Australia Day on Monday: the 221st anniversary of the arrival of a British naval fleet to dump its nation's surplus prisoners in a distant misunderstood continent. There's way too much going on in Sydney on any given January 26 to take in within the scope of one day, but I make a point of spending at least some time each year joining the indigenous community's Survival Day carnival.
It's January 26 today, and to all my Indian friends I wish a happy Republic Day. It is also Australia Day here. Maybe we, too, in Australia will one day have a Republic Day to celebrate...
It is 220 years since Captain Arthur Phillip took his fleet of eleven Royal Navy ships into a harbour, set anchor and claimed the land in the name of King George III, despite the fact that there had been no attempt to consult with, or compensate, the existing owners of the land, the Cadigal people of the Eora nation.
There was great anticipation and excitement in Sydney on Australia Day with the news that Google Inc. had chartered an aeroplane to photograph the city for an update of Google Earth. Many parties, giant signs, marriage proposals etc were arranged for the morning. The plane turned up after everyone had gone home.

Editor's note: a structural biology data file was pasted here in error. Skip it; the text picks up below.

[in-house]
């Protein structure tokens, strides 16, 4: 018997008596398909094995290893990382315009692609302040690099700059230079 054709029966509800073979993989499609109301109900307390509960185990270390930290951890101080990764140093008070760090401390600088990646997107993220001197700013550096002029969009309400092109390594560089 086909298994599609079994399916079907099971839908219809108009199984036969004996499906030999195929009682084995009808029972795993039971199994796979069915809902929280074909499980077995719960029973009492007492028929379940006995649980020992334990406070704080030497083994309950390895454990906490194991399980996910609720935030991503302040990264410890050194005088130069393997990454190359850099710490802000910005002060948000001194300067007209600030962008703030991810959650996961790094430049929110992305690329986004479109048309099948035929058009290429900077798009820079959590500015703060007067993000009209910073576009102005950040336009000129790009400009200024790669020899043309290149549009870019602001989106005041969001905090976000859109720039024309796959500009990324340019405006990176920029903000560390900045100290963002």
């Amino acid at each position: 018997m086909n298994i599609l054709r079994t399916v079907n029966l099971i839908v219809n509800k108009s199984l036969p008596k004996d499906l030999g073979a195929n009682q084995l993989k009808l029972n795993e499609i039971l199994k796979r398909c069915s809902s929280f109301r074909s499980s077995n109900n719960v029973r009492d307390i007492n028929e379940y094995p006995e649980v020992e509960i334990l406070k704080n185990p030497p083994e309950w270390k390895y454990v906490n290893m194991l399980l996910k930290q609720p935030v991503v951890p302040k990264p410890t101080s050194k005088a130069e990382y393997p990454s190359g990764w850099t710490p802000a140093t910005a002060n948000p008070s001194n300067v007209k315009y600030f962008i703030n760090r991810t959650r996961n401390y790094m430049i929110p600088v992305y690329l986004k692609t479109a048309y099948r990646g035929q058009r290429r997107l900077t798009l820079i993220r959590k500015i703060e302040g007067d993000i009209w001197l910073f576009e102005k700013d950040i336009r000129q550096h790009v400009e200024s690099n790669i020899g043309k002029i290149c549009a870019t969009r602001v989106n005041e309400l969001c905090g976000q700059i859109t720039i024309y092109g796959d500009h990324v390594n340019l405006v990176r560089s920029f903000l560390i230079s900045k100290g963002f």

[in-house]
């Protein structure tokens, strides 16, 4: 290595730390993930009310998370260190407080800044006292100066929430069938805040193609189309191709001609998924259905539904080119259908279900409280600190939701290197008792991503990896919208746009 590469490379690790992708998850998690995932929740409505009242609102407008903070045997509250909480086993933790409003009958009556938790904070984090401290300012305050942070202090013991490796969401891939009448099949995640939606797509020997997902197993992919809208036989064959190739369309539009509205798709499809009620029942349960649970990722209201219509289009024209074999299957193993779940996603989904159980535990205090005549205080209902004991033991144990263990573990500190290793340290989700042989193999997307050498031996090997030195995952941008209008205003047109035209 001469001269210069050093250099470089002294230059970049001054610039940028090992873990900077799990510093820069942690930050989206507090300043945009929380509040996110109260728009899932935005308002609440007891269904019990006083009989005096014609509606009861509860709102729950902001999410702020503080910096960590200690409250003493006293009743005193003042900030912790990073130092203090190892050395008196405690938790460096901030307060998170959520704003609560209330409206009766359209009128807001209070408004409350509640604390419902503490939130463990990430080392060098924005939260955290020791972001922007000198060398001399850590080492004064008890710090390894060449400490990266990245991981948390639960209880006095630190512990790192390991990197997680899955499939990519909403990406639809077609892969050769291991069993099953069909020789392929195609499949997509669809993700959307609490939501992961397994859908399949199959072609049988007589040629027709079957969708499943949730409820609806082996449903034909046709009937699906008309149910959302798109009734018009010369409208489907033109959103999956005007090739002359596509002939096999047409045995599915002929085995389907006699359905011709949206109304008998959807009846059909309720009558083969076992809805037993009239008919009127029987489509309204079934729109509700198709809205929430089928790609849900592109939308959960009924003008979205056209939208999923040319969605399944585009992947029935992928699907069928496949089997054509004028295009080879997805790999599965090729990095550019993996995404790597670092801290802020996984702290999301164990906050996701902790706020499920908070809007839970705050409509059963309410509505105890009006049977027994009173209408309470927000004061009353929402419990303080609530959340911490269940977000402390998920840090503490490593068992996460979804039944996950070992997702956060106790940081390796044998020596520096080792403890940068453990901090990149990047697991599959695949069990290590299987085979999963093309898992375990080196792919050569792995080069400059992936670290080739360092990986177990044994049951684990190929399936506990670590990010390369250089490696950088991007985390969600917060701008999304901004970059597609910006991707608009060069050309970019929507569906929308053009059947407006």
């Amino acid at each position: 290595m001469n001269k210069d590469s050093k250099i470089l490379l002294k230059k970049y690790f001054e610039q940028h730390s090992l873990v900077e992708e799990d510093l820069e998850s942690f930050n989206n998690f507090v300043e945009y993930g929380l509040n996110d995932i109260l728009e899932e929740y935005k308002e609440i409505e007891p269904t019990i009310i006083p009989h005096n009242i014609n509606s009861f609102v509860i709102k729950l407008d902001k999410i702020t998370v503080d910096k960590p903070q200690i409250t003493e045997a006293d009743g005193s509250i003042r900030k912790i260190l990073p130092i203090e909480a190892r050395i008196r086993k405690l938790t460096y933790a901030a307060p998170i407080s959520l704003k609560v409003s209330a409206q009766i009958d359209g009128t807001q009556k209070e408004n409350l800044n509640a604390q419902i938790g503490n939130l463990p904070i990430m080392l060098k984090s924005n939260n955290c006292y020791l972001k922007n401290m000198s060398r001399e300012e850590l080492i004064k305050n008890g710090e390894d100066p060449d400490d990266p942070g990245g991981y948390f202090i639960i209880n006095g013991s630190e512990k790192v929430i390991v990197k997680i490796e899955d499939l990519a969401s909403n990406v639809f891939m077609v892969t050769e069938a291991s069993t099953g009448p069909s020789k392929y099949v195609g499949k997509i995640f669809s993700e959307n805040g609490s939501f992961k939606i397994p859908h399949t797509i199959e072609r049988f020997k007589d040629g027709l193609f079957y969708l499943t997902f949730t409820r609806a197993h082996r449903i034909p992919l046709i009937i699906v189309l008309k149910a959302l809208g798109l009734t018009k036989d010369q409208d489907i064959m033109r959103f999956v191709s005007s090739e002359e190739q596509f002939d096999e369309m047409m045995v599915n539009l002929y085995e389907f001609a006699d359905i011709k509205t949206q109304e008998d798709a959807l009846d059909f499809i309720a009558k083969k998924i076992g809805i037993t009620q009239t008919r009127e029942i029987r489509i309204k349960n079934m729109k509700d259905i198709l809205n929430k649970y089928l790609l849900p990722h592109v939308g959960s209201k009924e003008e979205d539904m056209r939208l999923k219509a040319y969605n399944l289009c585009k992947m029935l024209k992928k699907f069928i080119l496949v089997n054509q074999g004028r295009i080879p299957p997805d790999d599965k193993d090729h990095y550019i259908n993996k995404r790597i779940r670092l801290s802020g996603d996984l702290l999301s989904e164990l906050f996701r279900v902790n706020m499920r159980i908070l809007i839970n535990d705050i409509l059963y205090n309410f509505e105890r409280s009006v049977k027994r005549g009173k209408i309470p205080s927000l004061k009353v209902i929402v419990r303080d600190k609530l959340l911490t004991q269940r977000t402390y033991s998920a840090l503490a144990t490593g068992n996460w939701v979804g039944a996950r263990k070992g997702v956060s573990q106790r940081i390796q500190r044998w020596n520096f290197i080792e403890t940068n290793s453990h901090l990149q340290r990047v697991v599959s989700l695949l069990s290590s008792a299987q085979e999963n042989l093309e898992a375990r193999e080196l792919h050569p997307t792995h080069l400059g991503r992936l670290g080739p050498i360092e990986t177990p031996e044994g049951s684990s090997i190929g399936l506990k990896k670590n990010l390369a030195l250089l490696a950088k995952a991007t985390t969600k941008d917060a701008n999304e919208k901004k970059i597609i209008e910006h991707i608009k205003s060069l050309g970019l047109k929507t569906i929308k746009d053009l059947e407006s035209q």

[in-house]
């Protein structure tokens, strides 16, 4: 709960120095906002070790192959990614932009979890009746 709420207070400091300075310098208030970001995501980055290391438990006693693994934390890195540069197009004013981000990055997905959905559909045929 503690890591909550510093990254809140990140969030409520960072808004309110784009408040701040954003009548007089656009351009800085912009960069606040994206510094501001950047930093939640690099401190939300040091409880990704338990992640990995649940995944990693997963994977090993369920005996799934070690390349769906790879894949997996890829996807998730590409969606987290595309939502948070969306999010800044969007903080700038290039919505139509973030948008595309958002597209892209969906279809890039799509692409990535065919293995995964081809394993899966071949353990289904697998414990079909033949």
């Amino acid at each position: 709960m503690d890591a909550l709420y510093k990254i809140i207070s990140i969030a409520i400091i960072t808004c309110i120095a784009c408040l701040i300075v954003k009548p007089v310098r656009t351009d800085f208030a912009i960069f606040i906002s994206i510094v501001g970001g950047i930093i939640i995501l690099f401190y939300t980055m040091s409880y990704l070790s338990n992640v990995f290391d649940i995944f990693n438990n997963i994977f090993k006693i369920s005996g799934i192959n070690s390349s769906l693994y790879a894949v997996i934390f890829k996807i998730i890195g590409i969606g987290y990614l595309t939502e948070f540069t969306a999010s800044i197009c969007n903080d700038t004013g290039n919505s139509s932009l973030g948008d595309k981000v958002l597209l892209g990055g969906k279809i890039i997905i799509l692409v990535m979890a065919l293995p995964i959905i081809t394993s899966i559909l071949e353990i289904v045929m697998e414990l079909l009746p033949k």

MAXINE McKEW: Are you getting complaints from parents or have you talked to, say, history teachers?
JOHN HOWARD: It is self-apparent. It is obvious to me that there's -
MAXINE McKEW: Why so?
JOHN HOWARD: From talking to people. The increasing number of people I talk to, younger people, who don't have a full understanding of some of these things.
[and later in the same interview]
MAXINE McKEW: Has this come to your attention because there are, say, younger people in your office or other ministers' offices that are ignorant of these issues?